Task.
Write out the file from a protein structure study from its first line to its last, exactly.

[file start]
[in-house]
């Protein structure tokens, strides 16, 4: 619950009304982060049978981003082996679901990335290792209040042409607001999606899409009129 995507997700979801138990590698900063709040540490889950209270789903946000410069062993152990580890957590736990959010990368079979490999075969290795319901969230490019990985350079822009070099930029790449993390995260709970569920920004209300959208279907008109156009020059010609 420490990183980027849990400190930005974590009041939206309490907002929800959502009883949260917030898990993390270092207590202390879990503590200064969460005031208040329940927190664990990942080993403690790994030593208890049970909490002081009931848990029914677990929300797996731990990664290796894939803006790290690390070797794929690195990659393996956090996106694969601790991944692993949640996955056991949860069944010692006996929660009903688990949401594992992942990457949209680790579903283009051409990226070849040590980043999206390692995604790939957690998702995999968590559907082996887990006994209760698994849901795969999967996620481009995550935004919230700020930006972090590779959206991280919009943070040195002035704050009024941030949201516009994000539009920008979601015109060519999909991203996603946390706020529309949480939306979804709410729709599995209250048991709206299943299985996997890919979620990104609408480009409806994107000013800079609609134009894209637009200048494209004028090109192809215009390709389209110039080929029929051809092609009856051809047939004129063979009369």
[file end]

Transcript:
[in-house]
């Protein structure tokens, strides 16, 4: 619950009304982060049978981003082996679901990335290792209040042409607001999606899409009129 995507997700979801138990590698900063709040540490889950209270789903946000410069062993152990580890957590736990959010990368079979490999075969290795319901969230490019990985350079822009070099930029790449993390995260709970569920920004209300959208279907008109156009020059010609 420490990183980027849990400190930005974590009041939206309490907002929800959502009883949260917030898990993390270092207590202390879990503590200064969460005031208040329940927190664990990942080993403690790994030593208890049970909490002081009931848990029914677990929300797996731990990664290796894939803006790290690390070797794929690195990659393996956090996106694969601790991944692993949640996955056991949860069944010692006996929660009903688990949401594992992942990457949209680790579903283009051409990226070849040590980043999206390692995604790939957690998702995999968590559907082996887990006994209760698994849901795969999967996620481009995550935004919230700020930006972090590779959206991280919009943070040195002035704050009024941030949201516009994000539009920008979601015109060519999909991203996603946390706020529309949480939306979804709410729709599995209250048991709206299943299985996997890919979620990104609408480009409806994107000013800079609609134009894209637009200048494209004028090109192809215009390709389209110039080929029929051809092609009856051809047939004129063979009369």